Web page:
Mar 10, 2014, 7:14 PM EDT
White Sox manager Robin Ventura confirmed what everyone had already assumed Wednesday, naming ace lefty Chris Sale the club’s Opening Day starter according to Paul Sullivan of the Chicago Tribune. Sale, the obvious choice for Ventura, boasts a spectacular 2.97 ERA, 1.10 WHIP, and 9.5 K/9 in 500 2/3 career major league innings. He tossed…
Mar 10, 2014, 6:20 PM EDT
Cole Hamels arrived at the Phillies’ spring training complex last month with tendinitis in his left shoulder and then suffered a setback last Friday. He’s hoping this week will finally bring some amount of progress. CSNPhilly.com’s Jim Salisbury reports that Hamels is scheduled to toss a bullpen session Wednesday in camp. The ace left-hander had…
Mar 10, 2014, 5:32 PM EDT
No battle plan survives contact with the enemy, and with the Braves’ plans quickly becoming inoperative, they may be jumping in to the Ervin Santana uncertainty. Dave O’Brien of the AJC reports: Initially I didn’t think there was anything to the idea of the Braves pursuing him, but now with Beachy having more issues (he left today’s…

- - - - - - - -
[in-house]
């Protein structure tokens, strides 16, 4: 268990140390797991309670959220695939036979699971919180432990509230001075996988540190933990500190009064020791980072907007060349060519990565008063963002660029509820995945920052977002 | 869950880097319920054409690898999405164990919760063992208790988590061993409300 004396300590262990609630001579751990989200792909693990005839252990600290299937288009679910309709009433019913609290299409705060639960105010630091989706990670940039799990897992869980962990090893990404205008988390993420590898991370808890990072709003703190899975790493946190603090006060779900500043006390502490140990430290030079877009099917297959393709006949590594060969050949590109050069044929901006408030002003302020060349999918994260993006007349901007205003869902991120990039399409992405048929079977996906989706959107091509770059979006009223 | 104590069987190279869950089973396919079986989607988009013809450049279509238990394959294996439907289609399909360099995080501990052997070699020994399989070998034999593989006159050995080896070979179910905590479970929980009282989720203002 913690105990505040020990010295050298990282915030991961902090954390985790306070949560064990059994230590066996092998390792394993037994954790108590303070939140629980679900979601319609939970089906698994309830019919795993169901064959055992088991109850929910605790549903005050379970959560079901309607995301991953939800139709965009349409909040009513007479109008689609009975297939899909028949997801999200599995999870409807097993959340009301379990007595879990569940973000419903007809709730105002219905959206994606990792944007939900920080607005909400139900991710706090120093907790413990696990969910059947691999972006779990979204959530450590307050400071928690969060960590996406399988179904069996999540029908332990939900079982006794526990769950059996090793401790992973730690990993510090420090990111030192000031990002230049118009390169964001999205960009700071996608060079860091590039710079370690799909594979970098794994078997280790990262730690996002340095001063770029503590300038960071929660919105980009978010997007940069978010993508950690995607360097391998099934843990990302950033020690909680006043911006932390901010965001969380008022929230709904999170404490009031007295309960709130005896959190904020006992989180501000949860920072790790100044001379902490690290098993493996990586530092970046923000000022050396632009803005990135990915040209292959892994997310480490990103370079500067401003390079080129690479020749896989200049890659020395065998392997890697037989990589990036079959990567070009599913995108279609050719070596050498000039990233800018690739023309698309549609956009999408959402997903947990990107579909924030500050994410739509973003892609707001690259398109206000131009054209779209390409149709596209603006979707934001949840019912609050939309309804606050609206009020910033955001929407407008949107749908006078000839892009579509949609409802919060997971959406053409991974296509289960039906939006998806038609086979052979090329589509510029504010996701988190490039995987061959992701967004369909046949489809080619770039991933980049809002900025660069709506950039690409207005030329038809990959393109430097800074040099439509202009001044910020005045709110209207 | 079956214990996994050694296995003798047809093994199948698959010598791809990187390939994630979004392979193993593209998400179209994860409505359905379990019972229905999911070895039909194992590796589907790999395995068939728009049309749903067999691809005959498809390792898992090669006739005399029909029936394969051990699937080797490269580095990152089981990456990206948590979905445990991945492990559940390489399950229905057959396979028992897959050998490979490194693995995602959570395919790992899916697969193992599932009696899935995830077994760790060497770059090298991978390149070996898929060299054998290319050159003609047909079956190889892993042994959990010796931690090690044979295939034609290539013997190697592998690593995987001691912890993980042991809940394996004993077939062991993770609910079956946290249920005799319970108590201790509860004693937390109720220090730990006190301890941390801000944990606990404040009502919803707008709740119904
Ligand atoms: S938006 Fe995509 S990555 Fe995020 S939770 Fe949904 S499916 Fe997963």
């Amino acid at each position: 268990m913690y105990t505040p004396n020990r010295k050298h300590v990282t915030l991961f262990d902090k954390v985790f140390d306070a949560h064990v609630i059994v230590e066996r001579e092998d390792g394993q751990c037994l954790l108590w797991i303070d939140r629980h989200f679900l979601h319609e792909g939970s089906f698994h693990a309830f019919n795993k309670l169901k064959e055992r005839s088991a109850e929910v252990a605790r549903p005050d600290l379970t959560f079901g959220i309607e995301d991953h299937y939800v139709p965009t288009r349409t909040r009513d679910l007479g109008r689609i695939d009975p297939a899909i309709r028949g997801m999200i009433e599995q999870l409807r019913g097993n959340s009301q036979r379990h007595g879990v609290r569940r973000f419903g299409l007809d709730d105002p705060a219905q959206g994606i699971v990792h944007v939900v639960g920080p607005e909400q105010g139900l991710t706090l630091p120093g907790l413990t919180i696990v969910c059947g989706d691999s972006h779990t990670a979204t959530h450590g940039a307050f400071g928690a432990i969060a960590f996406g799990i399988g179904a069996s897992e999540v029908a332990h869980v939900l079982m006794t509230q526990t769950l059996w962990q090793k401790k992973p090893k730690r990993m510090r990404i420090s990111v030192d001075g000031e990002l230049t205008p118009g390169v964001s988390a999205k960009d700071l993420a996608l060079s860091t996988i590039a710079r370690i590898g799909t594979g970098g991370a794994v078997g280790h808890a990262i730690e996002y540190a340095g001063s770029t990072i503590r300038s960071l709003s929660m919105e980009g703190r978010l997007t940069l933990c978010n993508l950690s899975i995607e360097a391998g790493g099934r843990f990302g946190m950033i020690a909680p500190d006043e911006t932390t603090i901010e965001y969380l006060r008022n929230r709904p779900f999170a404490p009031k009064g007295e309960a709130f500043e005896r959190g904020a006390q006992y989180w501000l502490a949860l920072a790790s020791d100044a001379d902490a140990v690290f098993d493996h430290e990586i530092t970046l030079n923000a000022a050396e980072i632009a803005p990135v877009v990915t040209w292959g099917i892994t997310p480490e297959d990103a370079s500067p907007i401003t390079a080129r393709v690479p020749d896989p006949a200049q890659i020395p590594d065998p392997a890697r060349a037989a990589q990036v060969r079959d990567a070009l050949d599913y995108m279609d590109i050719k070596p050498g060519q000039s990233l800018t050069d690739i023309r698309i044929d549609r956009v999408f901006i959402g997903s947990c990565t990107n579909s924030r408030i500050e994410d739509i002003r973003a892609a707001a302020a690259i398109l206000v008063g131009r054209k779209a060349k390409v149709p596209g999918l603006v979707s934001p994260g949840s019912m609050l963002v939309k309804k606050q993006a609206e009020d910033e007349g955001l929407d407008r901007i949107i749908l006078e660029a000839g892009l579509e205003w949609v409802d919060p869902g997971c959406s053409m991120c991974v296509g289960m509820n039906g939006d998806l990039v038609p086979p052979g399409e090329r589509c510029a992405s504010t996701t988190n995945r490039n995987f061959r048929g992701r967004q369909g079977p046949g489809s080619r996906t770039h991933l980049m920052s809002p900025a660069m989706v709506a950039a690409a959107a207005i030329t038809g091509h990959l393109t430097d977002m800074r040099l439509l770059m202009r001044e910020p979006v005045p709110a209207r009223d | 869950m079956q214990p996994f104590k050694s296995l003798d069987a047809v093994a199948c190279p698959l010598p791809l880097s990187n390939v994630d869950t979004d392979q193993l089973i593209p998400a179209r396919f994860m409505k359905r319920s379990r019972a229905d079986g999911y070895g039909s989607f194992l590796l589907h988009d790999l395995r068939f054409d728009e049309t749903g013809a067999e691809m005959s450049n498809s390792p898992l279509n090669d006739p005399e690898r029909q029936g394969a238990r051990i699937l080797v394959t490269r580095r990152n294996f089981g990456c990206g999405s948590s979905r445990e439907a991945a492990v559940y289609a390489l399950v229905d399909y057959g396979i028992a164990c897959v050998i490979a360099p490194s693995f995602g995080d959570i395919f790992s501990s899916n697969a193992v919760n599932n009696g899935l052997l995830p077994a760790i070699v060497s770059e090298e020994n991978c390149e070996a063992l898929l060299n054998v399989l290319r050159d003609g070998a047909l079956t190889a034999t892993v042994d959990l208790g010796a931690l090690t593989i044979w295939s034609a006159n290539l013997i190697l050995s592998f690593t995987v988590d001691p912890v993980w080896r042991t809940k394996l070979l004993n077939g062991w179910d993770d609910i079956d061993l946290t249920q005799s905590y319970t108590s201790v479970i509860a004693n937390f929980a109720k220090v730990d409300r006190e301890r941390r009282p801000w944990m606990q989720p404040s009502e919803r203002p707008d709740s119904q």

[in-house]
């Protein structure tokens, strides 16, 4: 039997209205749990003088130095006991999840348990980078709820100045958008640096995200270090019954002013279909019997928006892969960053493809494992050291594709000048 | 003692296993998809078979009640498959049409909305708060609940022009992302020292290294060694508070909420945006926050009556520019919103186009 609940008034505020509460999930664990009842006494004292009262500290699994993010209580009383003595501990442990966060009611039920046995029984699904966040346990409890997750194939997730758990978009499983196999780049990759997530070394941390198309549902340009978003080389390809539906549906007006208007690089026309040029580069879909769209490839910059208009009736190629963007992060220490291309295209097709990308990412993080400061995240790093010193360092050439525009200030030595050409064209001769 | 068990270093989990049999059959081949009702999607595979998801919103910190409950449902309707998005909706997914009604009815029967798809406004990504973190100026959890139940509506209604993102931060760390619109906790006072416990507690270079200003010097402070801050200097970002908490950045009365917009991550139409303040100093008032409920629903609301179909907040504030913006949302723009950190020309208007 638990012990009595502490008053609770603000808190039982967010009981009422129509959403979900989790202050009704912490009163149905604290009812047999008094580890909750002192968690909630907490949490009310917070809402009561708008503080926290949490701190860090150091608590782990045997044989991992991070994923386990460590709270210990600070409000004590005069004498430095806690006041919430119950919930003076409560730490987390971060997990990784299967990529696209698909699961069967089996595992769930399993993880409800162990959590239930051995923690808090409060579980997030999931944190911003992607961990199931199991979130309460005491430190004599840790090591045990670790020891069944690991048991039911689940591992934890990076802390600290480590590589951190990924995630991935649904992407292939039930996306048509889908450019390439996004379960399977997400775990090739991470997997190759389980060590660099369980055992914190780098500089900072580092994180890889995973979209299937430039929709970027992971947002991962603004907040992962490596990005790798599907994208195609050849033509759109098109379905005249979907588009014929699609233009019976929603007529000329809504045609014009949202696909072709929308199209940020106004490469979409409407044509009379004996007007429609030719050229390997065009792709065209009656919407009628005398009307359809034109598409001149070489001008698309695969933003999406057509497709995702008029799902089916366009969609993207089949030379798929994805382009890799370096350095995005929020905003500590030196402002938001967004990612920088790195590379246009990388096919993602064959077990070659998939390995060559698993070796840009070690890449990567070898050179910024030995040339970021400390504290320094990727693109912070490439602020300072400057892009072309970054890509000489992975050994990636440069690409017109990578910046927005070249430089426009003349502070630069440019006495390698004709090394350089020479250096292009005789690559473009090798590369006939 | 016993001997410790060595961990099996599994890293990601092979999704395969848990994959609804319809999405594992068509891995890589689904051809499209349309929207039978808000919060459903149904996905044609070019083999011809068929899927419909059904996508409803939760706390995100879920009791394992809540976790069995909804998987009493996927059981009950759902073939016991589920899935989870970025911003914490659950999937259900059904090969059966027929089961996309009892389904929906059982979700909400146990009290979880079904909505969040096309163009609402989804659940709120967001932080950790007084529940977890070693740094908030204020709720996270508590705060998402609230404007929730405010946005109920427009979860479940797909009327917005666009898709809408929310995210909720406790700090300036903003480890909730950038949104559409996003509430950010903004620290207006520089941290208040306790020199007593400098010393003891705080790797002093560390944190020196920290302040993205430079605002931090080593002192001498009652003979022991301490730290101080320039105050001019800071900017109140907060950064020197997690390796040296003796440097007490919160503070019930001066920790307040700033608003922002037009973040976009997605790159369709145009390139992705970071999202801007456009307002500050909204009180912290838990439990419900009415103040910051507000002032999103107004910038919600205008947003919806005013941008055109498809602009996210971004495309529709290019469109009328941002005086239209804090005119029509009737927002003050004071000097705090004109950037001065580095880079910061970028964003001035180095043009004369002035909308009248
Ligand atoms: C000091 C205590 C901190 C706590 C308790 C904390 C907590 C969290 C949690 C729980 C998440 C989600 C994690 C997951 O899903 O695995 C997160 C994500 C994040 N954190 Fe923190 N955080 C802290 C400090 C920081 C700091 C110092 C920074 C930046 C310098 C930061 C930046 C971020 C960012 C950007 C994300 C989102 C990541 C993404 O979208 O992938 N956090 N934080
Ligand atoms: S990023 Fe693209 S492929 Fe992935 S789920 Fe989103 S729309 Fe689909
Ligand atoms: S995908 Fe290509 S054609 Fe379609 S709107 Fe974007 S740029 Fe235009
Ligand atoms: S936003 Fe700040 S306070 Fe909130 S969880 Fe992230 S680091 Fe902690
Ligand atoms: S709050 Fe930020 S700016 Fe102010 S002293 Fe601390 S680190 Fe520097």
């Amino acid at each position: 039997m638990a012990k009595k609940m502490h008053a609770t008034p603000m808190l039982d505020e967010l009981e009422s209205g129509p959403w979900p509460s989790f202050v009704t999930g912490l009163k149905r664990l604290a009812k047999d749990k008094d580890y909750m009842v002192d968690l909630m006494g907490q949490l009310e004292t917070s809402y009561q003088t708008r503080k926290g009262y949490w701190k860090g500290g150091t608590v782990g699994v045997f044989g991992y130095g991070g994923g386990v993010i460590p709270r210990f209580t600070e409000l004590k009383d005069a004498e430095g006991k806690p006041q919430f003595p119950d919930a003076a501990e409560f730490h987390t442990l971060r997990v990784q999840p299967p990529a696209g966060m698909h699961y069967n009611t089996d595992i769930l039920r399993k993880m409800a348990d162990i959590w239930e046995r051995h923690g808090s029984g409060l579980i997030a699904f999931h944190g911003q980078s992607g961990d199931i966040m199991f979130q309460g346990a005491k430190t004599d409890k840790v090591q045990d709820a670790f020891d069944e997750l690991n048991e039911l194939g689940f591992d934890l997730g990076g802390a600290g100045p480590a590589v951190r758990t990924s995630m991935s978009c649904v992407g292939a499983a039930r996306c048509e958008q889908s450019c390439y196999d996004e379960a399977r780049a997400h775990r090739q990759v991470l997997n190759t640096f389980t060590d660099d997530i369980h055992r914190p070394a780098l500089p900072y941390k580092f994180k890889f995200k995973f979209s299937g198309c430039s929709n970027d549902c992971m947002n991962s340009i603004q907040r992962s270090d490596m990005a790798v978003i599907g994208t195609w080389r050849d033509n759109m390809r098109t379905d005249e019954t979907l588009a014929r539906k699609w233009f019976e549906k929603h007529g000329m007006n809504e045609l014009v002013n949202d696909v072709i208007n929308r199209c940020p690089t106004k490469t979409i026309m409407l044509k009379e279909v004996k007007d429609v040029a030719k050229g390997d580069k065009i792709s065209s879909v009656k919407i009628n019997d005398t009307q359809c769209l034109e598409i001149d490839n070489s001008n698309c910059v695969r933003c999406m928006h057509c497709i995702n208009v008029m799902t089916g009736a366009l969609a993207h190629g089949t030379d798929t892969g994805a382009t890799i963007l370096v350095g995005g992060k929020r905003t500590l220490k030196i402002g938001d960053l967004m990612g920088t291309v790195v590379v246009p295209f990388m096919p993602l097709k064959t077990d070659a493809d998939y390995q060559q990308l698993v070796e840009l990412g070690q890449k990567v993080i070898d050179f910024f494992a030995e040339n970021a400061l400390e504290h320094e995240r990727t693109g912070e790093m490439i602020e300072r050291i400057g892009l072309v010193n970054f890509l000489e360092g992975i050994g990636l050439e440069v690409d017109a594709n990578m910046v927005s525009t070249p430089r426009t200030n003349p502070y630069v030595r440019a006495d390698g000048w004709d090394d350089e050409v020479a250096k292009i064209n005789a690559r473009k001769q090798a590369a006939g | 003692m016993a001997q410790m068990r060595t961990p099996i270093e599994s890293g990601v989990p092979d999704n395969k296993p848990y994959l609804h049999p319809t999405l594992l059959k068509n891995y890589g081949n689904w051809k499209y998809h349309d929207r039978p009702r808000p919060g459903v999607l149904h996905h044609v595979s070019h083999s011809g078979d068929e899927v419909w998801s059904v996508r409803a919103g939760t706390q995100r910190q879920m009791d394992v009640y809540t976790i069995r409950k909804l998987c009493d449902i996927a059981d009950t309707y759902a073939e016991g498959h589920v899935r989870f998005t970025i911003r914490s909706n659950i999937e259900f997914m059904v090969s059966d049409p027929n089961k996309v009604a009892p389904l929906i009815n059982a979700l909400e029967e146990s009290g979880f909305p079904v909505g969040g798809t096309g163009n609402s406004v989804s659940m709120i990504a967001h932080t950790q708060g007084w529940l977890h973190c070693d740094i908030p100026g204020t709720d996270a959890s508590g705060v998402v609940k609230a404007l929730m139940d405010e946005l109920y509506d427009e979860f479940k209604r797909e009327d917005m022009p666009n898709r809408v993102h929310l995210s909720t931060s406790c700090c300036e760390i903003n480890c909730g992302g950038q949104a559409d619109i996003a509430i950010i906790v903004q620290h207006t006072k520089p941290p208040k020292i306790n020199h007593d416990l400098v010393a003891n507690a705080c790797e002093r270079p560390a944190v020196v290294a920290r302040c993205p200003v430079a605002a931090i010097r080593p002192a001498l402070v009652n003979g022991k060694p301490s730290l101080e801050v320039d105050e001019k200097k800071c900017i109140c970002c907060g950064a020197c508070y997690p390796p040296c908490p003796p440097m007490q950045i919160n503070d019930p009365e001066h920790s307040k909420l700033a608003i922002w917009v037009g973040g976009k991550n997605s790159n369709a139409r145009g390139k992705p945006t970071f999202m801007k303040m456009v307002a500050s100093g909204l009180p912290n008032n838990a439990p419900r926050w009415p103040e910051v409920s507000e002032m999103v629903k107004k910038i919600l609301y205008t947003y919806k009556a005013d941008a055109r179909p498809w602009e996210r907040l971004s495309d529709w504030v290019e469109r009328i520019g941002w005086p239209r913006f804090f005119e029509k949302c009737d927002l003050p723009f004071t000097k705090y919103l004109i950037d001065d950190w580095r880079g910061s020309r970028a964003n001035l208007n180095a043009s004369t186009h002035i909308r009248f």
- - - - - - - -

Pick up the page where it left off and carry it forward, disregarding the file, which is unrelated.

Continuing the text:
Mar 10, 2014, 5:01 PM EDT
You can buy an official MLB baseball for, like, $15 max. Or you can let your kid go flying down a hill in is wagon while you go chase a home run ball in a meaningless spring training game: Either way, really.
Mar 10, 2014, 3:06 PM EDT
The Braves looked great on paper heading into spring training. Too bad they don’t play baseball on paper. They play it on grass and dirt, and since they started doing that Atlanta has had two pitchers leave games early due to injury. Kris Medlen left a game yesterday due to a forearm strain. He’s having…
Mar 10, 2014, 1:32 PM EDT